The previous page shows the somewhat inconsistent output from these rotary encoders, here I’ll show how I dealt with this and add associated counters to enumerate the switch being operated.
Firstly these switches appear to be capable of producing very weird results – at their detent position the switch contacts should be both open, and thus the signal lines are pulled high by virtue of the internal 100KΩ pull-up enabled in the GPIO chip but in practice I’ve seen either one or both at logical level ‘0’.
So given that the initial state of the switches cannot be guaranteed we need to store their current state in a variable and compare that to any new values read and so be able to accurately interpret the new values. The final line in the ISR updates that variable with the new values ready for the next cycle of changes.
With regard enumerating the switch numbers I am assuming that we can determine them from the bit position given that (by choice) the switch a/b/ lines will match the GPIO port numbers such as –
The code below shows how to enumerate the switch number and provide an indication of the direction of travel –
The observant will have noticed that I have used a global variable ‘Saved’ to store the lastest GPIO values, I know this is frowned upon by some as being non-pythonic however AFAIKT the only way to pass additional arguments to the GPIO library function (and thereby obviate the need for a global) is to use a lambda function, and to my mind that’s just plain horrible!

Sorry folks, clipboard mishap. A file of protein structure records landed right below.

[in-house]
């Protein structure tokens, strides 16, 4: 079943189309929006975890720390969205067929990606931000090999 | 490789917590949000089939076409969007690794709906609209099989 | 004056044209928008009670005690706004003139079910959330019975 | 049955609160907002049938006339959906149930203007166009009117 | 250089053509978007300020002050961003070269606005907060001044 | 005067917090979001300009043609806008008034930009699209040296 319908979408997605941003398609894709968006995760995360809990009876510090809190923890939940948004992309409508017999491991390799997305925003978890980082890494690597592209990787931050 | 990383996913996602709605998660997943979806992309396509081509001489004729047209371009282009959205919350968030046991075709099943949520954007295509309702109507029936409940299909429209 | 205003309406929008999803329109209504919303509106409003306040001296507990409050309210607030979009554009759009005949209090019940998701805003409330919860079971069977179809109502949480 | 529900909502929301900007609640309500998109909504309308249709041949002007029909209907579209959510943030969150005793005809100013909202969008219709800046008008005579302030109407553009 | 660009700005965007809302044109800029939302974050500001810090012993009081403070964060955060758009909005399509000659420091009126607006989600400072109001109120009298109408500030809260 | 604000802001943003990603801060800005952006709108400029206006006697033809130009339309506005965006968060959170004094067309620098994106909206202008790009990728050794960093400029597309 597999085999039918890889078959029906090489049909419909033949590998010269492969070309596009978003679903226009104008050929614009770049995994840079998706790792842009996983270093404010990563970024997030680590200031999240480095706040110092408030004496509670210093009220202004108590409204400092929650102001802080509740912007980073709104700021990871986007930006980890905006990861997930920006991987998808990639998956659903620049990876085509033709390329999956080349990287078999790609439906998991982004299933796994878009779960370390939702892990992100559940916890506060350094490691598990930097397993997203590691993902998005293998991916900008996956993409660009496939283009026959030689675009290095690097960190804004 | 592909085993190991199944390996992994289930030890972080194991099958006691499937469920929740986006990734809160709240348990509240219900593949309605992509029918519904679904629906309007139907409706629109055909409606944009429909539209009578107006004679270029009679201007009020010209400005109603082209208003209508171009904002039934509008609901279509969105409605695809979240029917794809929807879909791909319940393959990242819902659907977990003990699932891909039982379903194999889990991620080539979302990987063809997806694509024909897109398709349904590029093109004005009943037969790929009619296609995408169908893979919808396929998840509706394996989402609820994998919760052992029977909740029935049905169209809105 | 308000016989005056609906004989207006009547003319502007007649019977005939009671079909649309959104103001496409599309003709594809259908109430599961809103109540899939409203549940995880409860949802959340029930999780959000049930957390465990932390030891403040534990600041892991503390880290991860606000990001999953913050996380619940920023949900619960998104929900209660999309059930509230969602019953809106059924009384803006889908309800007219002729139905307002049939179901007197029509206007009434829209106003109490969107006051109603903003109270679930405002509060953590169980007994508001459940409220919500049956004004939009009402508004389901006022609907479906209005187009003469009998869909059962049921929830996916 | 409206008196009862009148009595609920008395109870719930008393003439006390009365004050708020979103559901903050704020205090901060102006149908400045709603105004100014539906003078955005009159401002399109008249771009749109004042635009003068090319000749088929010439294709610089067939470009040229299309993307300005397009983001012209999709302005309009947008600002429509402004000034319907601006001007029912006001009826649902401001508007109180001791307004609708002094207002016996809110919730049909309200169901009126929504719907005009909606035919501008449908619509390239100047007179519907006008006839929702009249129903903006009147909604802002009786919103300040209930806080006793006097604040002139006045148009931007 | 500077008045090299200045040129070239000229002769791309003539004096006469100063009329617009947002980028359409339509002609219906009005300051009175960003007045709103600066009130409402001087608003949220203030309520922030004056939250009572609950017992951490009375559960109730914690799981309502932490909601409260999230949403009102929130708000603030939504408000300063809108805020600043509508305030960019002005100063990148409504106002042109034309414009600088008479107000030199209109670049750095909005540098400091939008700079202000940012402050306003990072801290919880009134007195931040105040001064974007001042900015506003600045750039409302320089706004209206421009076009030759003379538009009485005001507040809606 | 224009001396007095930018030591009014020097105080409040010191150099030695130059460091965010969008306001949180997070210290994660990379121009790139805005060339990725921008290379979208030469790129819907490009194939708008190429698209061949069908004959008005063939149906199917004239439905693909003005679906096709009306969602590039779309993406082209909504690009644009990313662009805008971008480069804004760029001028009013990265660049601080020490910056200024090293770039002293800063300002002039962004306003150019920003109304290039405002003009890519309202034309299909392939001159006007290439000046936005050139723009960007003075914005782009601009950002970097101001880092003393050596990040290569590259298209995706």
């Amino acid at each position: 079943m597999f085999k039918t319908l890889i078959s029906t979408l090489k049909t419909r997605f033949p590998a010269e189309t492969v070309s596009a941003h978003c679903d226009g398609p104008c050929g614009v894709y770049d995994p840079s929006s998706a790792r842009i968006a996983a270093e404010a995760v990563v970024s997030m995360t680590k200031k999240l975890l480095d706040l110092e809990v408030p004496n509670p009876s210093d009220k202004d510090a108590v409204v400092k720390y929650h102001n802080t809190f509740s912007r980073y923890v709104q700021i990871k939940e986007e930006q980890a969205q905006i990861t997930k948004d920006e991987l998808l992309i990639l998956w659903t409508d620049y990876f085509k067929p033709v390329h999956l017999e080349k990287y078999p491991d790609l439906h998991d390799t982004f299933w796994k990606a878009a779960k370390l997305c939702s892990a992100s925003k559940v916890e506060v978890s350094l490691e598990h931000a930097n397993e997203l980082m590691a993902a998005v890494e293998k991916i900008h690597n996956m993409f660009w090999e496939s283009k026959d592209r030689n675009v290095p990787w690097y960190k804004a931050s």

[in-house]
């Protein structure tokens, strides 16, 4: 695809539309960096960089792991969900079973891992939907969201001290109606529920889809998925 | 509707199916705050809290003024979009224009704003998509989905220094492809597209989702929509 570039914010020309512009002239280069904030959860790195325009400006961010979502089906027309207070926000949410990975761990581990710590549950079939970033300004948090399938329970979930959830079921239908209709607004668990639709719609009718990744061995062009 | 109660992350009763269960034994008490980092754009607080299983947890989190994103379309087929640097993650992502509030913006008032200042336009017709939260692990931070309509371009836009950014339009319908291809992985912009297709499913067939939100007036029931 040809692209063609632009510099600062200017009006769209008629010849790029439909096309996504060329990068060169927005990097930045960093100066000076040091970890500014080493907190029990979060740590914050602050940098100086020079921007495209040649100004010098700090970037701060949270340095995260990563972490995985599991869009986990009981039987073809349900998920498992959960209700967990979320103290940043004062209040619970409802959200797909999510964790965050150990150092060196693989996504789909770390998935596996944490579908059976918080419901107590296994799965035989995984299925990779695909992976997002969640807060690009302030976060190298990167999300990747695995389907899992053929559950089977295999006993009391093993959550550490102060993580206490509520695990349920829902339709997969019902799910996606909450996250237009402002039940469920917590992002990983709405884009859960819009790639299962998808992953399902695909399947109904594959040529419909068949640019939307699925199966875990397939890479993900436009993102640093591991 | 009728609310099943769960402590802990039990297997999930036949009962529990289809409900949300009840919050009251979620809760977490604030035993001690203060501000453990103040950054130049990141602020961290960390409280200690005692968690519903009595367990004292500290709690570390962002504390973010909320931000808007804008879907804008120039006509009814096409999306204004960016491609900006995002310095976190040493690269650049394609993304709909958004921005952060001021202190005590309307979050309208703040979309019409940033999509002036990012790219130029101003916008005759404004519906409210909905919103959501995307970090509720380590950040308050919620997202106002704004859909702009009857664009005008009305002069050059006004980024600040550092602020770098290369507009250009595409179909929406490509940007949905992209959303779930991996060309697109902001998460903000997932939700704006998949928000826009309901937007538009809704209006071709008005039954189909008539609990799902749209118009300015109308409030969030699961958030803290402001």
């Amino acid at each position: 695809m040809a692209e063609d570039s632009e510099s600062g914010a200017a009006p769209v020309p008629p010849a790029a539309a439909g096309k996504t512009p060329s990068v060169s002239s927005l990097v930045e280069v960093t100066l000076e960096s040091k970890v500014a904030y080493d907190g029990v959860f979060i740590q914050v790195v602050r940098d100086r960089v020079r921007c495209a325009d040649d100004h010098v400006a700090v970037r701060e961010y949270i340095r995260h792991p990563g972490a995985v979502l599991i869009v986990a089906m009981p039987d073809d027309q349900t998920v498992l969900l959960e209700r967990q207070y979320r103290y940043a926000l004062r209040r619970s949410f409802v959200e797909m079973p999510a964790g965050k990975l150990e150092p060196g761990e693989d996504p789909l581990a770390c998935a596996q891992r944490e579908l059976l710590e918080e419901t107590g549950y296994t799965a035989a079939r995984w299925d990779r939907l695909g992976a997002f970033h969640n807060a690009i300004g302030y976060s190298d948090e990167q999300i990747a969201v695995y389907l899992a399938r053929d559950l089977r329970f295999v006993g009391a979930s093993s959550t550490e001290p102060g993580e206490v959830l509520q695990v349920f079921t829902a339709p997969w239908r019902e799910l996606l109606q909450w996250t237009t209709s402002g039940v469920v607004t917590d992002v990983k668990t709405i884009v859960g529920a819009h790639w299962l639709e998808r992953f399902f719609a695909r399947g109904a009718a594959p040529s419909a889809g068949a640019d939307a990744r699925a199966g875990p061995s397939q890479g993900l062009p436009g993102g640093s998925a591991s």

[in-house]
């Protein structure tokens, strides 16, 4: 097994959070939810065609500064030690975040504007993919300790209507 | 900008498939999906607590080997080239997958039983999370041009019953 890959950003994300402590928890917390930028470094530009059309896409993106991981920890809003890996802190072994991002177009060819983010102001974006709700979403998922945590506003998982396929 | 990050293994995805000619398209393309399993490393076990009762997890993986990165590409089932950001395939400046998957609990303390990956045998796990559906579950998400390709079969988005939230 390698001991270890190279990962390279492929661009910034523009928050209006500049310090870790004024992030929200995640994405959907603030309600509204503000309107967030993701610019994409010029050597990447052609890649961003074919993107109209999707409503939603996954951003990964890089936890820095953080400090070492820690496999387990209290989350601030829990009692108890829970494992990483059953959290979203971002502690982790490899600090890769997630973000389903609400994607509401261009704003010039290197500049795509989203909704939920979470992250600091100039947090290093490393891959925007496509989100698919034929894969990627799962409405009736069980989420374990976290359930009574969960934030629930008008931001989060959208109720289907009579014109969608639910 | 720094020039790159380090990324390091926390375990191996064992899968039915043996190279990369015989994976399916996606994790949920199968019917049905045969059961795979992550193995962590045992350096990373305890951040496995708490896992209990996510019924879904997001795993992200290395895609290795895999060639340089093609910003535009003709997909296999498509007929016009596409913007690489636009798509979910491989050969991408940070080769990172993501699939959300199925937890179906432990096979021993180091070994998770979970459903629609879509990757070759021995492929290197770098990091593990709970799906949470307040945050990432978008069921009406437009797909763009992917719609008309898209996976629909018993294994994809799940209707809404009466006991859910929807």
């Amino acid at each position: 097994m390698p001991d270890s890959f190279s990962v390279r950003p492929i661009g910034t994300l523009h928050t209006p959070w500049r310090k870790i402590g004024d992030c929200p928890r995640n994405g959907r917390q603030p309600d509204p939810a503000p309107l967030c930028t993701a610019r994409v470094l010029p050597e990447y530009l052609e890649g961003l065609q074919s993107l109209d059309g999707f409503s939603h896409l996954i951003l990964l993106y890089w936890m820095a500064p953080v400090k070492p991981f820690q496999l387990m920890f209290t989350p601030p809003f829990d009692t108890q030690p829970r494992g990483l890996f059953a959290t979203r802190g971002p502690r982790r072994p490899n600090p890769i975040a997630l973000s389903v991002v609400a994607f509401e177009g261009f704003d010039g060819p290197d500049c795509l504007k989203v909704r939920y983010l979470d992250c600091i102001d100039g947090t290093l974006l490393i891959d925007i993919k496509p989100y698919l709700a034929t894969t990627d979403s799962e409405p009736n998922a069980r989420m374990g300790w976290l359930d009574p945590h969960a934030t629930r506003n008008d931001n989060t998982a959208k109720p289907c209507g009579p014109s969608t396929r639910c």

As we shall see later, if we re-write this as a python class to make it simpler to launch multiple instances the problem goes way!
So now the function outputs a value per switch detent and a ± to indicate direction. To illustrate where the code is detecting this lets add some a print statement to display the binary reads too.
Note: Each line represents rotating the switch one detent at a time and I moved the rotary switch to GPIO pins GPB6-7 just to illustrate that the switch enumeration code works!
So now we have the rudiments of a method to reliably read the rotary encoders, now lets focus on how to use the outputs to control the pulse width and hence brightness of our LED’s.
Given that we don’t want to perform any more complex code within our ISR (so that it is fast) we need to somehow communicate the outputs to another program.
We could from bare-bones use a Unix socket to do this, however there are frameworks around that can simplify this task, i.e. messaging systems and there many to choose from but the most obvious ones to look at are MQTT and ZMQ.
I chose the latter since I couldn’t see the need and complexity of deploying a broker, and I liked the fact that ZMQ supports multiple transport layer choices – e.g. inter-process communication -IPC and is also very flexible as to whether publisher or subscriber either bind or listen. – E.g. by binding the listener to a known port/address multiple ‘clients’ could send commands to control lights- e.g. mobile phones, IoT devices etc.
I’ll not dwell on the s/w configuration options that are available- these are well documented online here. but given the simplicity of the task at hand setting this up is a trivial task
The ZMQ library is easily installed via Pip – ‘pip3 install zmq’
Here is the code to transmit via ZMQ, and all we need to do in our previous example is add the initialisation code and replace the print statement with a ‘socket.send…’